I think you should tell your DH. Maybe you don't need to tell him word for word (especially the particularly insulting parts), but you should still paint a very clear picture to him. He needs to know not to trust them...

I don't think I could have stood there and listened to people talk about my DH like that, I think I would have interrupted them and given them a piece of my mind. However, I understand why you did let it go - perfect chance to hear someone talking about your husband. Had you interrupted them you wouldn't have heard what they had to say about him!

Also, I think you could mention to the trainer that you couldn't help but hear everything that was said and that it made you feel uncomfortable and that you feel it was very unprofessional, given that she's training new staff. Suggest that if she wants to gossip about staff, she should perhaps do it where others can't hear.

So isn't your DH her boss? I can't understand why she isn't sh*tting herself, knowing that you heard what she said!!!

#13 FluffyOscar

Posted 27 February 2013 - 07:51 PM

I wouldn't say anything to them about it, it makes your DH sound weak. I wouldn't complain about it, it gives the gossip/name calling a wider audience than it already has.

Seriously, tell your DH so he can keep these people at a safe professional distance.

#14 drowninginlego

Posted 27 February 2013 - 07:51 PM

They don't deserve your protection. As hard as it would be, I'd tell your DH.

FTR - I would have made it known right then and there who I was as soon as I realised they were being nasty.

Your poor DH.

#15 FluffyOscar

Posted 27 February 2013 - 07:58 PM

Also, after telling your DH, he should say something to each of them when they are alone, separately. Something like "some might say I look like Shrek" or something while looking straight at them. Do it soon so they know he knows and they know to watch themselves. Even better that they don't know who you are.

#16 Illiterati

Posted 27 February 2013 - 08:04 PM

Why are you watching their backs and not your DH's?

He does not have to directly act on the info. and in fact he should not.  But it will give him an awareness in his dealings with these staff members.

#17 Mrs Dinosaurus

Posted 27 February 2013 - 08:09 PM

Was the professional stuff good?

If I heard people saying my DH was good at x, y, z but has a big nose so they call him Pinocchio, TBH I'd leave it at that -  but if they call him shrek because he's an ogre rather than green, chubby and smelly, then he needs to know - especially if it's true because it could equally be your DH who needs to alter how he deals with people.

I agree it's unprofessional.

#18 Tiger Lilly

Posted 27 February 2013 - 08:18 PM

I don't think it was appropriate to lie to your DH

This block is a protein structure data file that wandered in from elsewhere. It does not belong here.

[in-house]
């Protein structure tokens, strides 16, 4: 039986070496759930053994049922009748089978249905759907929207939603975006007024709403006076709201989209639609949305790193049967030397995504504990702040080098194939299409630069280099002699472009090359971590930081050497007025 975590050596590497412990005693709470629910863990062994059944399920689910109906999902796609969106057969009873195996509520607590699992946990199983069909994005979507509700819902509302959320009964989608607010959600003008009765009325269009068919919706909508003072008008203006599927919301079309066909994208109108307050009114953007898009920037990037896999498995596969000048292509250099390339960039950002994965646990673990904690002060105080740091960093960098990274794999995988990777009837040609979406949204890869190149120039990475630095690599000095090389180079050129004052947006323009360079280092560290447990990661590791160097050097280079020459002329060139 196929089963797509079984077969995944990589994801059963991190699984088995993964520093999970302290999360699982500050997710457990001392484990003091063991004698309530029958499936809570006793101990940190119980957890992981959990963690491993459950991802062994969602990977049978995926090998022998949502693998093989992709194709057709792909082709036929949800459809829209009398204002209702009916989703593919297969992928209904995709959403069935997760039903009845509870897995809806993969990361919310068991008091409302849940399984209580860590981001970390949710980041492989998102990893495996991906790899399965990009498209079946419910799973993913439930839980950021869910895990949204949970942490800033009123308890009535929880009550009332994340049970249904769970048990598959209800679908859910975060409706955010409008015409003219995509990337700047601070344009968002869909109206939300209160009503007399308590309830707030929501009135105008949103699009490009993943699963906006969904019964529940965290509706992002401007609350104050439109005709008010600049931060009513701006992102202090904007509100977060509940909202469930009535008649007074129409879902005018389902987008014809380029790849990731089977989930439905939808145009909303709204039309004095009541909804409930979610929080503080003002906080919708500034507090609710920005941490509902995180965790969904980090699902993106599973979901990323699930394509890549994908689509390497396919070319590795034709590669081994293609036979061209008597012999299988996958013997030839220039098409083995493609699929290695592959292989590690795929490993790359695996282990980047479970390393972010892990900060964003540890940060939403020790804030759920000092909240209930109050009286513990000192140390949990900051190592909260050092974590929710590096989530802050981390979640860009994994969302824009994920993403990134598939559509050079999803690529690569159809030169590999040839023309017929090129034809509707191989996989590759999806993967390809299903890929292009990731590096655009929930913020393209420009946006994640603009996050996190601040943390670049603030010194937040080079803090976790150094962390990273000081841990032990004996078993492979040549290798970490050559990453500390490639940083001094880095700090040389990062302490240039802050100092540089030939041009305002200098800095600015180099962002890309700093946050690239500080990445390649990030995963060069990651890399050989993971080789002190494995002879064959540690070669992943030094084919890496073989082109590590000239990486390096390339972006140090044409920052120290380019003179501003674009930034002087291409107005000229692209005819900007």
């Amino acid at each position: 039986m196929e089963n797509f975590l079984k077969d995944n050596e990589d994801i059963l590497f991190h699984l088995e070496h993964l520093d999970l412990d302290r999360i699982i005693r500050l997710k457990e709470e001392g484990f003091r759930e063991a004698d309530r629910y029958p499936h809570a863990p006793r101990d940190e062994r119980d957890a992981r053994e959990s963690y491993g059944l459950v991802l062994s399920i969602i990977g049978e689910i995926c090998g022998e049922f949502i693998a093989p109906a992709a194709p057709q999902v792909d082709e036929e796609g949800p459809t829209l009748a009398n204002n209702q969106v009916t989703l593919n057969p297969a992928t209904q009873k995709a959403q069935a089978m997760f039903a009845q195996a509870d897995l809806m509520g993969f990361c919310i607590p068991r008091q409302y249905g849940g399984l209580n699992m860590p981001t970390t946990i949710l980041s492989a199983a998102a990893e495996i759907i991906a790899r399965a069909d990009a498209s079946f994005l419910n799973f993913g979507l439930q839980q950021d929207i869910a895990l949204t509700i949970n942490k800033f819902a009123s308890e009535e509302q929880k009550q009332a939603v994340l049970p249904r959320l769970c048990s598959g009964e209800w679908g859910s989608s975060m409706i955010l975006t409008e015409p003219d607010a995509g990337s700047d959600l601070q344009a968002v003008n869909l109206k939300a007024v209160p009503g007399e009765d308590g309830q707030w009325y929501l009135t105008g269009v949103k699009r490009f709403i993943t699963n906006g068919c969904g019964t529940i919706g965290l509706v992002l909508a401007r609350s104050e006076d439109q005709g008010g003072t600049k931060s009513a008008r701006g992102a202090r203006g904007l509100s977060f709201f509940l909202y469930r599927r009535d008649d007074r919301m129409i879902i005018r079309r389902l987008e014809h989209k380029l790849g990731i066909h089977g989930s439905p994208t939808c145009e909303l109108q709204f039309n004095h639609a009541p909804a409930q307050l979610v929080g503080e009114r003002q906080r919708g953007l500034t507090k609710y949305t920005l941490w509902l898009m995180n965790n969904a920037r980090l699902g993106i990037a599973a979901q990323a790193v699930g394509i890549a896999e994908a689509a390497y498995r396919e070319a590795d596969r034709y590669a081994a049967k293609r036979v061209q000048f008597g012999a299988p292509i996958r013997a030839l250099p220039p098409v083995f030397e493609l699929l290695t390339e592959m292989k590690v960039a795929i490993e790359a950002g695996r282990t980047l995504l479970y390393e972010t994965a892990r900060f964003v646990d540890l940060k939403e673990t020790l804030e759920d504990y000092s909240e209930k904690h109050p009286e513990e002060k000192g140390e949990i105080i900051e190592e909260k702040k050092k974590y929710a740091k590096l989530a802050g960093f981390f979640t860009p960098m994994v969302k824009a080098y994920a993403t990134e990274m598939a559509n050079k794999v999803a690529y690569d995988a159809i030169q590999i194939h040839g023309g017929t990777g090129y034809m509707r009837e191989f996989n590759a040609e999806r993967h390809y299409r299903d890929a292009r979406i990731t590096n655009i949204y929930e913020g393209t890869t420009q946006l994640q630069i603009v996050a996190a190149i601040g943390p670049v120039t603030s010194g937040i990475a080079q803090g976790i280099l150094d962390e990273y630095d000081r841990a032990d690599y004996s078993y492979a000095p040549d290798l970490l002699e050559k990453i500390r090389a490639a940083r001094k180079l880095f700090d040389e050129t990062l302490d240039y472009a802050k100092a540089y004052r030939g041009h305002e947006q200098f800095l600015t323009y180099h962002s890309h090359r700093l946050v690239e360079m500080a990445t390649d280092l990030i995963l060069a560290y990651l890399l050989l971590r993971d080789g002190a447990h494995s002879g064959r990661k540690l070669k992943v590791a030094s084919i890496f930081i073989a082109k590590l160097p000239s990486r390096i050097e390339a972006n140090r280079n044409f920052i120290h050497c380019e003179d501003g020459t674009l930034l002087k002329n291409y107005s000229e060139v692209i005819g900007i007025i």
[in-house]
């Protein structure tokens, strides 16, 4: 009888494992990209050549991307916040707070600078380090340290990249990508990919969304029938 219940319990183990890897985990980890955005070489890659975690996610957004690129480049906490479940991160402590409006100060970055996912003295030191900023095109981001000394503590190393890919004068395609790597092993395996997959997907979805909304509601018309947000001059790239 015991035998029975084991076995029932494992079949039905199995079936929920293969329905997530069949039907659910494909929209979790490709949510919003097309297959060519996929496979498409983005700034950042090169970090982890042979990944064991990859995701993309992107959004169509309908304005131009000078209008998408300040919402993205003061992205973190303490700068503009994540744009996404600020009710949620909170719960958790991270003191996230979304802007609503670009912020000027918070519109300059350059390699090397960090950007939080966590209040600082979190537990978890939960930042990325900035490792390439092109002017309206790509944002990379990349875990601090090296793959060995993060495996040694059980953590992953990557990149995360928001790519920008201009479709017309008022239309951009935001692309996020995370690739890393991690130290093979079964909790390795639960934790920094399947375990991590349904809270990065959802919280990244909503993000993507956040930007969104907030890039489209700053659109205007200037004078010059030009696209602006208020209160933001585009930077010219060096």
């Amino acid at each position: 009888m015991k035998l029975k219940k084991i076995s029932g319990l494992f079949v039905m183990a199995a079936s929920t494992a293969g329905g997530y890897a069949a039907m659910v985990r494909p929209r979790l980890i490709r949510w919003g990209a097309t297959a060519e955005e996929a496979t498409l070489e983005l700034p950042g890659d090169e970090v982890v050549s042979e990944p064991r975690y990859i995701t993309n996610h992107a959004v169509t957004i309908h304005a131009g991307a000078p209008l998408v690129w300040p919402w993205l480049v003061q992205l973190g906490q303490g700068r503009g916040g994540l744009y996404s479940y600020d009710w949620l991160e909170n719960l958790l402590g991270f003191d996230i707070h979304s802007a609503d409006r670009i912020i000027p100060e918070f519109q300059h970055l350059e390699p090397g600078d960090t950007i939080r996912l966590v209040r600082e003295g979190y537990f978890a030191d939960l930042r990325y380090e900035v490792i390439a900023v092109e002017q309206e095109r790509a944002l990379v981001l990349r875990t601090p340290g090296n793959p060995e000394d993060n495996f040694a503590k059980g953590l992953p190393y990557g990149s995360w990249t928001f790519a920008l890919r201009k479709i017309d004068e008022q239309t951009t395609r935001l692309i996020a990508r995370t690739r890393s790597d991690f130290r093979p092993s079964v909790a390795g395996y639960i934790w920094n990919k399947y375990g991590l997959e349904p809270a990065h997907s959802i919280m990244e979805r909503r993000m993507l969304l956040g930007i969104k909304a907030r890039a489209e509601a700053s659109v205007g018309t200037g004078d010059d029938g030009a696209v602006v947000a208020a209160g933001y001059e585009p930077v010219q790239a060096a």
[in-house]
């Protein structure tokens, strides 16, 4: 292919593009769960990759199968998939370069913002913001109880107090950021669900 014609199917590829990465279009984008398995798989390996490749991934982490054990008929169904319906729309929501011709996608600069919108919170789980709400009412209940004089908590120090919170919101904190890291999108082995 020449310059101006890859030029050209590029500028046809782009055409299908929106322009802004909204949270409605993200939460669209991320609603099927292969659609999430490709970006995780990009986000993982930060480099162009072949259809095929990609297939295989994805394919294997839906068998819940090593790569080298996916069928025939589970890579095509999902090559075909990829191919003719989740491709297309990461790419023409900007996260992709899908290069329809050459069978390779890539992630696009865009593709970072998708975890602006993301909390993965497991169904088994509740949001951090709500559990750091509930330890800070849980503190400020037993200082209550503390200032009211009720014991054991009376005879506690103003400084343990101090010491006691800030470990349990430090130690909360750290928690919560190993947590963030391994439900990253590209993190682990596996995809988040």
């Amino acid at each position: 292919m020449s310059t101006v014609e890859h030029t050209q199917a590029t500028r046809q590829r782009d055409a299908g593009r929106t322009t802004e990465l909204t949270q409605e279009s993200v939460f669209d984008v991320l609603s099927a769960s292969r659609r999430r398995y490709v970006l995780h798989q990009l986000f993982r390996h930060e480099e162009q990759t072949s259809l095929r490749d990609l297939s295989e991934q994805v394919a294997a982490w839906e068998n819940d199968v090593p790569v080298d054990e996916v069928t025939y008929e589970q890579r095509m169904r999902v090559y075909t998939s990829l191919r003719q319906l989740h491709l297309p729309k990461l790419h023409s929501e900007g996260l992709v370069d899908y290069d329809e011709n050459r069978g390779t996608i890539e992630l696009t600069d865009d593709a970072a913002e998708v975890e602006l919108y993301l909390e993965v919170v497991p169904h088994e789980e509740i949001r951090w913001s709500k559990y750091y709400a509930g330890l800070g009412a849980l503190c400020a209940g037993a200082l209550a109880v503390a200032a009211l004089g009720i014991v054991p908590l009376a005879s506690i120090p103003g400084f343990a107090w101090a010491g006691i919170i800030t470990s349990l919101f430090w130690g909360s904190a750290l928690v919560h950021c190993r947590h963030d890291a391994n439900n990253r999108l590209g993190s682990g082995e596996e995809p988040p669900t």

#19 sa5ha

Posted 27 February 2013 - 08:23 PM

Tell him.

I'd want to know if I was being talked about by my colleagues and my other half heard.

How unprofessional and silly of them.

#20 Luxe

Posted 27 February 2013 - 08:26 PM

I'd tell him. What if there were other people there who are to eventually work with your DH. They could be effectively tarnishing his reputation unfairly.

You DH also needs to know that these people are two faced and not really his allies. Leave it to him to decide how to handle the information, but he does need to know.

#21 43 other ferals

Posted 27 February 2013 - 08:43 PM

I get that the only person you're trying to protect is your husband...you don't want his feelings to be hurt.

I also am not about to criticise you because you didn't confront them right there and then.  It's very easy to say, "You should have done x, that's what I'd have done."  You're not the one who is at fault here, you were placed in a situation that came as a shock, you were no doubt surprised and hurt and confused.  An attack on one's husband feels like an attack on one's self, really, and can be quite a blow.  We are very protective of those we love.

In your shoes, I'd probably approach both of them individually (in person or writing) and give then a piece of my mind and/or make a formal complaint.  

It does sound like your DH would be crushed.  I'm a sensitive sort of person and I know I would be in that situation.

#22 CallMeFeral

Posted 27 February 2013 - 08:57 PM

QUOTE (bellygood @ 27/02/2013, 09:50 PM) <{POST_SNAPBACK}>
If you want to share that advice with your DH as well, with no further detail, then go right ahead eg these two are gossips or whatever. Nothing further needs to be said, the main issue is that they are gossipy and snipey. That's all he (and you) need to know. There's no use getting into a 'he said, she said' type detail thing. It's enough to know they are not to be trusted not to gossip.


Yep I think this. Warn him that they are gossippey and two faced - no need to tell him the details about himself, poor guy sad.gif

#23 PurpleWitch

Posted 27 February 2013 - 09:12 PM

I'd go above their heads and complain about their professionalism.

I'd also tell my husband. And then let him sack them Tounge1.gif

#24 JustBeige

Posted 27 February 2013 - 09:23 PM

I agree with Bellygood.

The other alternative is to make an appointment with your HR manager (so going over the trainers head) and complain about their lack of professionalism.  This would depend on what was said and why though.

For example - if they called him Shrek because he's a mongrel to work for / with, then I would think twice about telling him, mainly because its no good passing on this info without any examples to back it up and they are going to have enough conflict when they start working together anyway.